Tag Archives: open vote

Latvia – President Egils Levits

The next President of Latvia will be Judge of the Court of Justice of the European Union – Egils Levits. The newly elected President will begin his term of office on 8 July 2019.

Egils Levits was elected in an open vote by the Parliament of Latvia in the first round of voting on 29 May 2019 with the backing of the ruling parliamentary majority. Following a constitutional amendment in January this year that changed parliamentary procedures for presidential elections from a closed to an open vote [see my previous post here], MPs cast their vote simultaneously for the candidates nominated for President using ballot papers.

There were three Presidential candidates – Judge of the Court of Justice of the European Union Egils Levits, Ombudsman Juris Jansons and MP Didzis Šmits. 8 MPs voted for Juris Jansons, 24 MPs supported Didzis Šmits, and 61 voted for Levits. In accordance with the revised Constitution of Latvia, Levits was elected president with a majority of not fewer than 51 votes.

This was the second time Egils Levits had been officially nominated for the post of president. Four years ago, Levits conceded to current State President Raimonds Vējonis (2015-1019) in the penultimate round of the Presidential election.

Newly elected President Levits has promised to be the President of all nationalities. He will represent both Latvians living in Latvia and those who live abroad. Levits has stressed that he will support greater solidarity in Latvia so that everyone can feel valued and belonging to the country.

Egils Levits was born in Riga in June 1955. He emigrated with his parents to Germany from the Soviet Union in 1972. In Germany, Levits obtained a degree at the University of Hamburg in law and political science. In 1990 he returned to Latvia and was one of the authors of the Declaration of Independence of Latvia. Levits was the Ambassador of the Republic of Latvia to Germany and Switzerland (1992-1993), Austria, Switzerland and Hungary (1994-1995); he was Vice Prime Minister and Minister of Justice, and acting Minister of Foreign Affairs (1993-1994); he has served as Conciliator at the Court of Conciliation and Arbitration within the OSCE, and been a member of the Permanent Court of Arbitration; and he was elected as Judge at the European Court of Human Rights in 1995, re-elected in 1998 and 2001. Egils Levits has numerous publications on constitutional and administrative law, law reform and European Community law. He was a Judge at the Court of Justice since 11 May 2004.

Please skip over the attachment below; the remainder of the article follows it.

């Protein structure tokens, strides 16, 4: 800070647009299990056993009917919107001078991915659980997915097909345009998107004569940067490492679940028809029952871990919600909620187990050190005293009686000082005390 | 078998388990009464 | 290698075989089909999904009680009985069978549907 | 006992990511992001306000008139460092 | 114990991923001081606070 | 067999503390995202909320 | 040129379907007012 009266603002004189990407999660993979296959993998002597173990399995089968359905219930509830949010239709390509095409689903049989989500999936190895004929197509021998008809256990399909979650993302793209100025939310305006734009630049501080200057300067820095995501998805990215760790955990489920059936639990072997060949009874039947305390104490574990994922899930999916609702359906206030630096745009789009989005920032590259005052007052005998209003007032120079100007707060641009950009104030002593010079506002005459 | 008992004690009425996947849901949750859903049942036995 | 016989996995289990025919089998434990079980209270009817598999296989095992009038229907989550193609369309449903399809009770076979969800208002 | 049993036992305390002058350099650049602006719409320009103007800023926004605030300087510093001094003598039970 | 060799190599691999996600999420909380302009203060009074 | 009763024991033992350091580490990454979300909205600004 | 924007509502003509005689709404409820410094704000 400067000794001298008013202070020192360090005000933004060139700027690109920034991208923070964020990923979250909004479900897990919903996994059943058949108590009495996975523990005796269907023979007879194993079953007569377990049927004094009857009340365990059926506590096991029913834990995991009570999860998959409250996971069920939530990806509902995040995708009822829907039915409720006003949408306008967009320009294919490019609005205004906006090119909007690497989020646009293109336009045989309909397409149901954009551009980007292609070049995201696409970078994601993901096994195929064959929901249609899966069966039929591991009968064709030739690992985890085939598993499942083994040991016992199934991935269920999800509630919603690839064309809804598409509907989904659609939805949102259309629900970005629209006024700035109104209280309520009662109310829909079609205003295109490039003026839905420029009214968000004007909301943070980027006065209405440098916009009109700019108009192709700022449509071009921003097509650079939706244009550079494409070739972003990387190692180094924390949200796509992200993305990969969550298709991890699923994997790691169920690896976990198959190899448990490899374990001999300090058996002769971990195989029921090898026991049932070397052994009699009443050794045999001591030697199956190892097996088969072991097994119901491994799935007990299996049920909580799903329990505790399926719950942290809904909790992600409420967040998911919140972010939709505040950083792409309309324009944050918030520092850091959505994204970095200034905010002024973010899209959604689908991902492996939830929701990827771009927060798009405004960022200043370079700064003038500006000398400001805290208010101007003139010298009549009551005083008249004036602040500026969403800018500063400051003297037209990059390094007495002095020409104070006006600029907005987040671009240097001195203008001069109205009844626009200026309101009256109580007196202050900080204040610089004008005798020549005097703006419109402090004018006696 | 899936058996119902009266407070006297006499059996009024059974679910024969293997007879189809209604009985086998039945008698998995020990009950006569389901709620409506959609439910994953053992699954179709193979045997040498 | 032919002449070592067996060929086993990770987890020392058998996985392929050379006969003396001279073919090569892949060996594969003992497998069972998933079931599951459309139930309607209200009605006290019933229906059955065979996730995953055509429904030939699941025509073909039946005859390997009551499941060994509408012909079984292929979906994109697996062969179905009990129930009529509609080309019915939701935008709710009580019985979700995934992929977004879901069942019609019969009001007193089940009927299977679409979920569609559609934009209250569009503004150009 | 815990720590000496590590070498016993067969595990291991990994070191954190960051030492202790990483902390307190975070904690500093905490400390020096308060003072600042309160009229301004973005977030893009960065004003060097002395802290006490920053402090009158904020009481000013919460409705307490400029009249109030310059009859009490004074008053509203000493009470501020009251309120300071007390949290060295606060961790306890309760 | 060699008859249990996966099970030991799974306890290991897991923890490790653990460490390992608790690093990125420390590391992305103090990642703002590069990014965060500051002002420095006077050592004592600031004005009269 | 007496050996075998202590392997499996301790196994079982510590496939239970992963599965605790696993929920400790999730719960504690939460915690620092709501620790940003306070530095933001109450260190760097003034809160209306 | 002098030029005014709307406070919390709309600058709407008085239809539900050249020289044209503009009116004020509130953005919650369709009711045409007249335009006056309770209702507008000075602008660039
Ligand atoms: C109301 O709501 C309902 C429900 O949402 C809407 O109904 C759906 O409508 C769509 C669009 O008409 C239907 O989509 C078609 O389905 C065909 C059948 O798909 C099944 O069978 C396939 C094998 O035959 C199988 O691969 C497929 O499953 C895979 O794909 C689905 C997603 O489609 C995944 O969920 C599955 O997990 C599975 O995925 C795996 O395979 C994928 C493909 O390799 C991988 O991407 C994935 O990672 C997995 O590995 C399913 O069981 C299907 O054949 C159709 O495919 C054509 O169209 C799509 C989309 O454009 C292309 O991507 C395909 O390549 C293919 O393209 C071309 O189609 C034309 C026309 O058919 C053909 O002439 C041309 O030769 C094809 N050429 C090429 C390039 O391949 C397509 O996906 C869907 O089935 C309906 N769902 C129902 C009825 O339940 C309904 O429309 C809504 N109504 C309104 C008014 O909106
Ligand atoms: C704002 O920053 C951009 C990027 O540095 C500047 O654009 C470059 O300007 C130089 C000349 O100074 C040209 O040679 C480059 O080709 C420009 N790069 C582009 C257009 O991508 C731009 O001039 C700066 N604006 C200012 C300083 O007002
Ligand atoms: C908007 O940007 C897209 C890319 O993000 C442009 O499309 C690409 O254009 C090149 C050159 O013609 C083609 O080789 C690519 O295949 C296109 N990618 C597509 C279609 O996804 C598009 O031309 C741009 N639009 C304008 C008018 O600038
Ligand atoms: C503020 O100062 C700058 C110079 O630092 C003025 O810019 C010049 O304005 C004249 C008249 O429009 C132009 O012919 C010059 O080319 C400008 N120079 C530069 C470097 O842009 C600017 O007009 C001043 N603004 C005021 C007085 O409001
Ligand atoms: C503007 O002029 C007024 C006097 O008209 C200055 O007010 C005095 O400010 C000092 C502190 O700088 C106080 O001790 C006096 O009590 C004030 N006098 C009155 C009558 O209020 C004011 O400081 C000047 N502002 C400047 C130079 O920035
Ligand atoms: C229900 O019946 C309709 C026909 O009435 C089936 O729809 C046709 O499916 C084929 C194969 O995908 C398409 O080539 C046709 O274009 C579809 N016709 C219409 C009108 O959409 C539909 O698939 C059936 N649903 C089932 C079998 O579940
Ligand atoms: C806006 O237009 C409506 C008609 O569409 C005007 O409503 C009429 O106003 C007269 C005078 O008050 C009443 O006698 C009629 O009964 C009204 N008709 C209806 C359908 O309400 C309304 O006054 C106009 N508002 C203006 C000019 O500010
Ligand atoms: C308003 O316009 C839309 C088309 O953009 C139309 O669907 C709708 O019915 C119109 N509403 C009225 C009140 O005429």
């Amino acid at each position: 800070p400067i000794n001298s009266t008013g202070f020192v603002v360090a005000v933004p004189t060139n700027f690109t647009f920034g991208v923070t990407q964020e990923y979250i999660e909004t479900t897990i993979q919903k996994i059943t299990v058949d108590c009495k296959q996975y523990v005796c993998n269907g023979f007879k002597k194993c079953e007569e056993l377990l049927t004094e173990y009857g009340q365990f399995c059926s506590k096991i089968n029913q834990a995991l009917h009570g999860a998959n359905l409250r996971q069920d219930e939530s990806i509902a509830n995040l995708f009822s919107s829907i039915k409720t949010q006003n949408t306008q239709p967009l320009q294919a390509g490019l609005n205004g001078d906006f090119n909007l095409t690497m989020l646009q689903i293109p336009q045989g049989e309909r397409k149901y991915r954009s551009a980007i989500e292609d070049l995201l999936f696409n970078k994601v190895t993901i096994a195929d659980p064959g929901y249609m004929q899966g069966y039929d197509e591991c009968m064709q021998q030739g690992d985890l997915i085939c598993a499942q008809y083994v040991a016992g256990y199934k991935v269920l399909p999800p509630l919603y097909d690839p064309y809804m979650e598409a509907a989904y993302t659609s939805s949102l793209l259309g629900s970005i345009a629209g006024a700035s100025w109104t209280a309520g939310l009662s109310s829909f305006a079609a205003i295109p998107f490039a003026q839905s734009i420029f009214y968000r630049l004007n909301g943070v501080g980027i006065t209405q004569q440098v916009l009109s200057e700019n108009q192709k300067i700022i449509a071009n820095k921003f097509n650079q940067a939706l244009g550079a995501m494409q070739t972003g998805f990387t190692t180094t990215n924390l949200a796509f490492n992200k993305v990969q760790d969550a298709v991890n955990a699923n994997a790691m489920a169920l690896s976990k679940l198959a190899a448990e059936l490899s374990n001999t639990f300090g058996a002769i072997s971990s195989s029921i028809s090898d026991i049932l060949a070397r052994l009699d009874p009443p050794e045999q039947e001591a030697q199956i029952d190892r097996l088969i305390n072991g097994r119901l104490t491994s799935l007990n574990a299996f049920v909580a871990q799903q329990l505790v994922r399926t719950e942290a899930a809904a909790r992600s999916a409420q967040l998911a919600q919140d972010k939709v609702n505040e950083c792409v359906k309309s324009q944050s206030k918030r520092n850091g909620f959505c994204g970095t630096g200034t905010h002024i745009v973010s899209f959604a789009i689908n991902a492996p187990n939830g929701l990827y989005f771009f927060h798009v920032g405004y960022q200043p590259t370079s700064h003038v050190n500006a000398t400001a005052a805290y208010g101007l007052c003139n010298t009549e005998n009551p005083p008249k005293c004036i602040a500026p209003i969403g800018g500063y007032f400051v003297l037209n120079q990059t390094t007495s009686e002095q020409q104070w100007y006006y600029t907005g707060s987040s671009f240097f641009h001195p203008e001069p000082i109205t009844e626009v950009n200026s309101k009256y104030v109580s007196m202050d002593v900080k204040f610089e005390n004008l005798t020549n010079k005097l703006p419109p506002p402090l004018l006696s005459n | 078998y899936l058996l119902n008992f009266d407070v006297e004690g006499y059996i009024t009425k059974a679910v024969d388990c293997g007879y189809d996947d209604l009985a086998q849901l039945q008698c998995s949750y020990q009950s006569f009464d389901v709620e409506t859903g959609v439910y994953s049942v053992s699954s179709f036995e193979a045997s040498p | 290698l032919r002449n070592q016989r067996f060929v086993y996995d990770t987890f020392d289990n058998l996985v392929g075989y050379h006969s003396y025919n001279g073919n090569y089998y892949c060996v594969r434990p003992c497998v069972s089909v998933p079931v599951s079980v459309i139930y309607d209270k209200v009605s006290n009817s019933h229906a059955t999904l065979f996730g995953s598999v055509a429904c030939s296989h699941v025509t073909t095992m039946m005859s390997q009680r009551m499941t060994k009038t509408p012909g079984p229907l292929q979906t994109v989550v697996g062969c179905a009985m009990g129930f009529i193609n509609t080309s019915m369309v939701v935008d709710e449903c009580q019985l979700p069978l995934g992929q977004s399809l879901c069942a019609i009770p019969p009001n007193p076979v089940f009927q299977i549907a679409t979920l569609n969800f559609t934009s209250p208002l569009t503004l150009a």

Levits has expressed his determination to promote necessary reforms in the country, even if they are unpopular. According to him, it is quite normal for political forces, groups or individuals to exercise their interests in a democracy. Levits has stated that supporting clarity of common interests is a very important task for the newly elected president.